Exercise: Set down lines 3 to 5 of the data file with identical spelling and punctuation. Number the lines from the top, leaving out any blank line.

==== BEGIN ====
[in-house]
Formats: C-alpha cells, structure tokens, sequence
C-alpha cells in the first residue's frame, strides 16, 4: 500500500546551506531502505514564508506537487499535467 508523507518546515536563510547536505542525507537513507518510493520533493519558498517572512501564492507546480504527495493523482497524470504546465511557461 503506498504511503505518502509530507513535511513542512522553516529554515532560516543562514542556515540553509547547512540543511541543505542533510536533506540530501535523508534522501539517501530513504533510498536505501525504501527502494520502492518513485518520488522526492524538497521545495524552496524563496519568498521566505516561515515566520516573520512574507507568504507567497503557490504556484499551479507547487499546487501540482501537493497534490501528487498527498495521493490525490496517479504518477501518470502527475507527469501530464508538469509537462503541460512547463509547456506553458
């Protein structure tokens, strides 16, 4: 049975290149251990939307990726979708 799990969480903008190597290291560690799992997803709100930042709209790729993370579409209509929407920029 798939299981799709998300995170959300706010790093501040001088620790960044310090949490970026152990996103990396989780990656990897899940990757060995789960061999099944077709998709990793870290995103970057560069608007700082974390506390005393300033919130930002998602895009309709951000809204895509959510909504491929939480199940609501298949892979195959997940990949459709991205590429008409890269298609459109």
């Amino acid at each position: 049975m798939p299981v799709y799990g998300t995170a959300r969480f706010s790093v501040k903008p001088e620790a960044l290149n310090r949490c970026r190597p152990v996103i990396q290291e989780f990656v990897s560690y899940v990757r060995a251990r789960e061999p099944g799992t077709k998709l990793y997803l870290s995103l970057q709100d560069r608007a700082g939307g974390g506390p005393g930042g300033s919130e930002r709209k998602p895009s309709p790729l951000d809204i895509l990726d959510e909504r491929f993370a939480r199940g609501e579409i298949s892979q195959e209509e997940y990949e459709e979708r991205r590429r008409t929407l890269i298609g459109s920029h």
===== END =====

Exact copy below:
C-alpha cells in the first residue's frame, strides 16, 4: 500500500546551506531502505514564508506537487499535467 508523507518546515536563510547536505542525507537513507518510493520533493519558498517572512501564492507546480504527495493523482497524470504546465511557461 503506498504511503505518502509530507513535511513542512522553516529554515532560516543562514542556515540553509547547512540543511541543505542533510536533506540530501535523508534522501539517501530513504533510498536505501525504501527502494520502492518513485518520488522526492524538497521545495524552496524563496519568498521566505516561515515566520516573520512574507507568504507567497503557490504556484499551479507547487499546487501540482501537493497534490501528487498527498495521493490525490496517479504518477501518470502527475507527469501530464508538469509537462503541460512547463509547456506553458
């Protein structure tokens, strides 16, 4: 049975290149251990939307990726979708 799990969480903008190597290291560690799992997803709100930042709209790729993370579409209509929407920029 798939299981799709998300995170959300706010790093501040001088620790960044310090949490970026152990996103990396989780990656990897899940990757060995789960061999099944077709998709990793870290995103970057560069608007700082974390506390005393300033919130930002998602895009309709951000809204895509959510909504491929939480199940609501298949892979195959997940990949459709991205590429008409890269298609459109």
């Amino acid at each position: 049975m798939p299981v799709y799990g998300t995170a959300r969480f706010s790093v501040k903008p001088e620790a960044l290149n310090r949490c970026r190597p152990v996103i990396q290291e989780f990656v990897s560690y899940v990757r060995a251990r789960e061999p099944g799992t077709k998709l990793y997803l870290s995103l970057q709100d560069r608007a700082g939307g974390g506390p005393g930042g300033s919130e930002r709209k998602p895009s309709p790729l951000d809204i895509l990726d959510e909504r491929f993370a939480r199940g609501e579409i298949s892979q195959e209509e997940y990949e459709e979708r991205r590429r008409t929407l890269i298609g459109s920029h």